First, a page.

Reivew: Bartók, Stravinsky & Eötvös — Philharmonia Orchestra @ Royal Festival Hall

by Lucía Camacho Acevedo, 7/2/19

Péter Eötvös  | Photo via Müpa

Premiered by the Royal Concertgebouw Orchestra in 2017, Peter Eötvös’ Multiversum is meant to channel the composer’s fascination with current theories on the nature of the cosmos and parallel universes. Instead, the piece is reminiscent of the sound worlds of classic science-fiction cinema, steampunk fantasies and arcade games. 

 

One reason for this is Eötvös’ choice of instruments — the use of both a concert organ and a Hammond B3 organ. Last Thursday Ivana Apkalna activated the very air with her exhilarating performance on the Harrison & Harrison organ that spans the full width of the Royal Festival Hall stage. A Leslie rotary speaker created a Doppler effect that obfuscated the central location of the Hammond organ. Leaving a sense of subdued molecular transformation hovering above the audience, László Fassang’s performance and his occasional manipulation of knobs and dials succeeding in bridging the gap between music, retro technology and the theme of scientific exploration.

There is probably more to this combination astrophysics and nostalgia. As Eötvös recently reckoned, ‘when the honoured audience hears Bach’s Toccata in D minor at the start of Multiversum, it hears correctly: this work starts with the Big Bang of the organ literature’. I was briefly reminded of the film Barbarella (1968); an electric organ on the soundtrack also invokes the opening mordent of Bach’s Toccata in D minor as Doctor Durand Durand prepares to operate the Excessive Machine. 

Multiversum sounds like classic science-fiction cinema, steampunk fantasies and arcade games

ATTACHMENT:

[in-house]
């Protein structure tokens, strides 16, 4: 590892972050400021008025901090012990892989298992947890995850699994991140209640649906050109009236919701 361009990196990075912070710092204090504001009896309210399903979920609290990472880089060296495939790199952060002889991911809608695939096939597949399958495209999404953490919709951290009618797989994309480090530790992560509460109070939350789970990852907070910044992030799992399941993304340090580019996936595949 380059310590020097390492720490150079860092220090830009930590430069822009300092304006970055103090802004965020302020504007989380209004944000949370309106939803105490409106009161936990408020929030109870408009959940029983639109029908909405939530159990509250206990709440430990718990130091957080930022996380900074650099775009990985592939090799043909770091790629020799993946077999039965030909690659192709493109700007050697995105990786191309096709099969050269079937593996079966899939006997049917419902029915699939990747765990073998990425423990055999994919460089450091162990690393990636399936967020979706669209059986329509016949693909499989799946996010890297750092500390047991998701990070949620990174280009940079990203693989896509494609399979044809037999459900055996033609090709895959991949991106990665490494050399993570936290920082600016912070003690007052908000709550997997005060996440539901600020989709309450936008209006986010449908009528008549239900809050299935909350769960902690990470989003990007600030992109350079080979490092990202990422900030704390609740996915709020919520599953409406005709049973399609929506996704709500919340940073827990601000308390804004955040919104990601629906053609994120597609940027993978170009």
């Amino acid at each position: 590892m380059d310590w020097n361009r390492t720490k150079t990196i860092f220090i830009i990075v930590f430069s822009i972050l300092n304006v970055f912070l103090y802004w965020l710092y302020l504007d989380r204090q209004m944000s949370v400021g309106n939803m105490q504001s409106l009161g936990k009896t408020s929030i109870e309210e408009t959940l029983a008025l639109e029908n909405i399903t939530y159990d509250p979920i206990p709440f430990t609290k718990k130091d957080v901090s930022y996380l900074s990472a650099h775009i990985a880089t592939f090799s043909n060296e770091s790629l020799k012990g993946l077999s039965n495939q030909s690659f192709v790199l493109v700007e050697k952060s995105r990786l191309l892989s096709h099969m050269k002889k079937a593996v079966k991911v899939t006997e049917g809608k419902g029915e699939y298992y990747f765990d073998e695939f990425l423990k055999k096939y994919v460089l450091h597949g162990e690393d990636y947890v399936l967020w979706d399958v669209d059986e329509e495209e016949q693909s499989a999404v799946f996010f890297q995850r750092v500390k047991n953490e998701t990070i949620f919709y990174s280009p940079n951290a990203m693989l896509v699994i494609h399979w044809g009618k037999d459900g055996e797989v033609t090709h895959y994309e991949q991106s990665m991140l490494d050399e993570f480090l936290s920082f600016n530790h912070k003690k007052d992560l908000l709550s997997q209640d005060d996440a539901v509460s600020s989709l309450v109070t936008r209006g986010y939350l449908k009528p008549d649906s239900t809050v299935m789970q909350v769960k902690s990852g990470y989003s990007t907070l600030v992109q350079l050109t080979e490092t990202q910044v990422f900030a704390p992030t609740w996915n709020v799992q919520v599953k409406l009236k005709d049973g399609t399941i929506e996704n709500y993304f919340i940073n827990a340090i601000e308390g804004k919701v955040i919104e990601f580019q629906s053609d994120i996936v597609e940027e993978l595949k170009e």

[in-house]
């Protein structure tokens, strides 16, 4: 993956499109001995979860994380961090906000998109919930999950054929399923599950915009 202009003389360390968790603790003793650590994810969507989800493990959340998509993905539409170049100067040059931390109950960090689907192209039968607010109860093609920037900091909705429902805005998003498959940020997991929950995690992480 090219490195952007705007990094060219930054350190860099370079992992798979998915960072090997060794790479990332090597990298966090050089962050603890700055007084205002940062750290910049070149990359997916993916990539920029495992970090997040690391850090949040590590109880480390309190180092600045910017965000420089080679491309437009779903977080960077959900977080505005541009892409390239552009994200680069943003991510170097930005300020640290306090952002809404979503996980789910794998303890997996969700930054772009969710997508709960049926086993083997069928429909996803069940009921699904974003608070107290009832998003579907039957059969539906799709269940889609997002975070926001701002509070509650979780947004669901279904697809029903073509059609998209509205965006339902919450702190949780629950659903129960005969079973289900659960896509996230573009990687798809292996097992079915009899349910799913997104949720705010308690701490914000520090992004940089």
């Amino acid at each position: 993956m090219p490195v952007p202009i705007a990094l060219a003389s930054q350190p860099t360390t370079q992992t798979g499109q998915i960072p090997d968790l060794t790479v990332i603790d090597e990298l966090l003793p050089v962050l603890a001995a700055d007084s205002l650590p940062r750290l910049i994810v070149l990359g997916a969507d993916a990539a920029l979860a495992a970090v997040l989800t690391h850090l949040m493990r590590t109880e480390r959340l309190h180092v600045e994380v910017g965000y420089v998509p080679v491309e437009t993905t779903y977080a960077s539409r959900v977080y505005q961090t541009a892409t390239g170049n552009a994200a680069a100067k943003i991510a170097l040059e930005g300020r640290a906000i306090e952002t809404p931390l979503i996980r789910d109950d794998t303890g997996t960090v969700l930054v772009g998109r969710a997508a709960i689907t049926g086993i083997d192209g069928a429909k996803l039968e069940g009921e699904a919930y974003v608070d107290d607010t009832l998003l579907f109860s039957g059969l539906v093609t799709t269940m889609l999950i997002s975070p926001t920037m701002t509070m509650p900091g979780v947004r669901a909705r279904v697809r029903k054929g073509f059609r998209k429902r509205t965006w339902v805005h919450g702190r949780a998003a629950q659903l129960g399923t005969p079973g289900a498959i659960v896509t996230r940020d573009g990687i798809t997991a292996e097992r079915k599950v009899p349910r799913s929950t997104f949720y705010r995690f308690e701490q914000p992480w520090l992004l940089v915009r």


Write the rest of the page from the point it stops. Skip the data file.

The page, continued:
Despite its division into three movements, Multiversum has the feeling of an episodic suite. This is also the case with the works that were performed before the interval: Schoenberg’s Accompaniment to a Film Scene, Op. 34, Bartók’s Dance Suite and Stravinsky’s Symphony in Three Movements. Multiversum shifts from bursts of kaleidoscopic patterns and eerie synth-like textures to passages of pulsing rhythmic regularity. The latter occasionally suggest the bleeps and blips of mechanised calculations. 

 

 

It was refreshing to experience a nontraditional distribution of the instruments onstage, with the woodwinds placed on the right, and the stellar brass and percussion sections divided into three groups scattered across the stage. However, Eötvös’ deployment of restrained orchestral forces rather eluded the idea of multiple synchronous realities, because passages often featured only one or two instrument groups — which, in conjunction with the frequent solos, expressed a simplifying approach to the complexities of the universe.

 

The list of compositions relating to the cosmos, or specifically shaped by an astrological understanding of the planets, is oddly extensive. Popular examples include Holst’s The Planets, Ives’ unfinished Universe Symphony, and  — more recently  — Eric Whitacre’s Deep Field, inspired by the Hubble Space Telescope. Last year saw the premiere of string quartets by Ayanna Witter-Johnson, Deborah Pritchard, Laurence Crane, Mira Calix, Richard Bullen, Shiva Feshareki, Samuel Bordoli and Yazz Ahmed. Each of these composers were commissioned by Sound UK and Live Music Sculpture to create a piece ‘responding to both their chosen planet and the unique design of the live venues’. 

 

In the wake of such epic ambition and a ‘harmony of the spheres’ renaissance, Multiversum proves engaging but not awe-inspiring.

Lucía Camacho Acevedo is a TECHNE scholar and PhD music student at Royal Holloway, University of London. 

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